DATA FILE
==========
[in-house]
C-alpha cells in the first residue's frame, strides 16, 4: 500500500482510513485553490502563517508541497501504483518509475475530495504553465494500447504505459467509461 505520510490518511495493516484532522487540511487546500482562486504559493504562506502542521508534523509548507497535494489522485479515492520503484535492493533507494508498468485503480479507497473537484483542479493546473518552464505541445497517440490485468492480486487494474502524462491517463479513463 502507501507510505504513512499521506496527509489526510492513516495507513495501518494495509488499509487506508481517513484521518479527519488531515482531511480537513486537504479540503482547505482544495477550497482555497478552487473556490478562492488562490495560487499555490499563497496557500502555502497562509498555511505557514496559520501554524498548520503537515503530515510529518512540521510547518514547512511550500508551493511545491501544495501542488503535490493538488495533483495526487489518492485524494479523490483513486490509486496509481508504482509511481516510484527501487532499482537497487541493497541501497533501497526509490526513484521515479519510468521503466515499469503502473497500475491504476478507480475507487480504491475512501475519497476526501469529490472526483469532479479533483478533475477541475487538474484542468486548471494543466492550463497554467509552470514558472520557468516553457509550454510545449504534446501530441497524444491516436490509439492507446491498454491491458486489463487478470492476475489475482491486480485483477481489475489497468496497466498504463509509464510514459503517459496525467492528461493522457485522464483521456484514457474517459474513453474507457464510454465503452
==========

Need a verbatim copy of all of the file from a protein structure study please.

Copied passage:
[in-house]
C-alpha cells in the first residue's frame, strides 16, 4: 500500500482510513485553490502563517508541497501504483518509475475530495504553465494500447504505459467509461 505520510490518511495493516484532522487540511487546500482562486504559493504562506502542521508534523509548507497535494489522485479515492520503484535492493533507494508498468485503480479507497473537484483542479493546473518552464505541445497517440490485468492480486487494474502524462491517463479513463 502507501507510505504513512499521506496527509489526510492513516495507513495501518494495509488499509487506508481517513484521518479527519488531515482531511480537513486537504479540503482547505482544495477550497482555497478552487473556490478562492488562490495560487499555490499563497496557500502555502497562509498555511505557514496559520501554524498548520503537515503530515510529518512540521510547518514547512511550500508551493511545491501544495501542488503535490493538488495533483495526487489518492485524494479523490483513486490509486496509481508504482509511481516510484527501487532499482537497487541493497541501497533501497526509490526513484521515479519510468521503466515499469503502473497500475491504476478507480475507487480504491475512501475519497476526501469529490472526483469532479479533483478533475477541475487538474484542468486548471494543466492550463497554467509552470514558472520557468516553457509550454510545449504534446501530441497524444491516436490509439492507446491498454491491458486489463487478470492476475489475482491486480485483477481489475489497468496497466498504463509509464510514459503517459496525467492528461493522457485522464483521456484514457474517459474513453474507457464510454465503452